Before that, Wil Franklin and Neal Williams from the biology department showed off their students' plant blogs. Although these were behind a password in Blackboard, the students really got into them. They set very few guidelines for the blogs except that they needed to use appropriate scientific language. For example, they couldn't just say that their plants were sprouting little hair thingies, they had to find the scientific terms for these, terms that Wil and Neal did not provide. They made the students look them up--which they did, mostly through Wikipedia according to Wil. I thought this was a great way to teach not just the scientific concepts, but also the process of finding information. They wondered as we segued into Anne's discussion, whether they might have opened the blogs up to the public. They ended up inviting people in from another school to comment on the blogs and thought that might have been a valuable learning experience to formalize that relationship.

In both of these cases, I think that the faculty had thought a great deal about what might work, but they also had a lot of surprises about what the students did and they were flexible enough to go with the flow and allow the students to do what they needed and wanted in order to get the most out of the class. I also think there was a real recognition of the value of working in public in some way, that real learning can take place by connecting with others, be they alums interested in the topic or experts working in the field, they saw a value in opening up the classroom, not for those outside the classroom, but for their own students. Also, there was a real connection between what the students and faculty were doing online and what happened in the class. Blog and forum posts became jumping off points for discussion in class and discussion continued online sometimes after class.

I've also had several conversations with students that have been inspiring, where they are thinking about this cyberworld they find themselves immersed in and they're starting to wonder what it means and how their education is or isn't engaging this world. As I told one student, these are the things that keep me up at night.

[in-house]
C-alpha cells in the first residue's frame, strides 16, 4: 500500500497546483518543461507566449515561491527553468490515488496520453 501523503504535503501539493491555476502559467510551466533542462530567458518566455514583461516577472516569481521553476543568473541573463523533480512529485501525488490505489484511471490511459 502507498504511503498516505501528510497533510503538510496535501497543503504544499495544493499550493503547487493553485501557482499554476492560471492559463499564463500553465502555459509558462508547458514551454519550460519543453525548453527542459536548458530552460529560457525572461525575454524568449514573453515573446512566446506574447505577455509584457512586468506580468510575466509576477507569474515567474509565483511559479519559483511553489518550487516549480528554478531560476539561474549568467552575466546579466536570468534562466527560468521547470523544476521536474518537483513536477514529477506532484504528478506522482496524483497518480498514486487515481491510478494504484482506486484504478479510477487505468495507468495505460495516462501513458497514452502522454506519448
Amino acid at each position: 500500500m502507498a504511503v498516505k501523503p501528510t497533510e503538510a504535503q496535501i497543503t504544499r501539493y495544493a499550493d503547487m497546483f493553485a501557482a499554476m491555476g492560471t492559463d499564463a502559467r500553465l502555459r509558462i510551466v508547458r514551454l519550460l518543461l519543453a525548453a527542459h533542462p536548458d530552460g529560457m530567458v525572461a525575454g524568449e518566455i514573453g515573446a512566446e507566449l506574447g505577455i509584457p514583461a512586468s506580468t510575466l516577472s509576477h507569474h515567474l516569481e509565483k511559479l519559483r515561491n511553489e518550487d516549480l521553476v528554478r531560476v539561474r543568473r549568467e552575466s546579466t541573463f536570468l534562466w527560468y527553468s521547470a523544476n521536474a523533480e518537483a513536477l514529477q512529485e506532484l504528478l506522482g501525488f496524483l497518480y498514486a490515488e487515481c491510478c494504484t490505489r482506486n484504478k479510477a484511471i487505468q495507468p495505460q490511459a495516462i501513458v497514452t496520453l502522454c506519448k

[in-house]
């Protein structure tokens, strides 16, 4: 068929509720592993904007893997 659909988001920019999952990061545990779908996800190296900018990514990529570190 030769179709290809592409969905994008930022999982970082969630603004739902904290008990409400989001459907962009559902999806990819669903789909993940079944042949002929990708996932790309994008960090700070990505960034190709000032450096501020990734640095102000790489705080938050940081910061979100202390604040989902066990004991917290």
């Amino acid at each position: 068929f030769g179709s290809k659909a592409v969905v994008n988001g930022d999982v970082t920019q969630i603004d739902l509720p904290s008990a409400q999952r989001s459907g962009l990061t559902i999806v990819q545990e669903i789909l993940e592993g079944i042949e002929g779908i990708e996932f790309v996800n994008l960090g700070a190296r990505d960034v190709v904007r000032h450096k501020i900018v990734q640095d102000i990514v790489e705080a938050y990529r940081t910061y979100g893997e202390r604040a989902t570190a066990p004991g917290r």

Thursday, May 01, 2008

Nice People Shouldn't Finish Last

I consider myself a nice person (mostly). I have my occasional moments, but generally, I feel that I'm a good citizen of the world in terms of sympathizing/empathizing and wanting to help my fellow human beings. Mostly that's localized in that I tend to help people I know rather than strangers on the street, but I've done that too.
This morning, I bumped into this article about how the students who are entering our top colleges are just not that nice. And yet, these are the students who will become (our not so nice) leaders. Mostly, the author points out it's not just that these students aren't nice, but also hypocritical:
sometimes some of these students will denounce world hunger but be unfriendly to the homeless. They will debate environmental policy but never offer to take out the trash. They will believe vehemently in many causes but roll their eyes when reminded to be humble, to be generous and to "do what is right."
I can say that I haven't seen this behavior in students at my institution, but sometimes in the faculty. They denounce class divisions, for example, but treat the housekeeper who cleans their office like a second-class citizen. I'm just saying . . .

I think it sucks that nice people finish last--as the saying goes--because I think the world could use more of them in leadership positions. Being nice doesn't mean that you have to always, always do nice things. Sometimes, you have to fire people, say unpleasant things to people, or do something that might hurt someone. But the idea is that you do so for the greater good and that greater good isn't yourself. It's an ideal or an institution or whatever you've put your faith in. There's integrity in what you do that follows certain principles. I don't see this, as the author points out, in many of our current leaders and politicians. And what message is that sending to the rest of us? That this is how you get ahead--lie, cheat, and steal? Frankly, I don't want to live in that kind of world.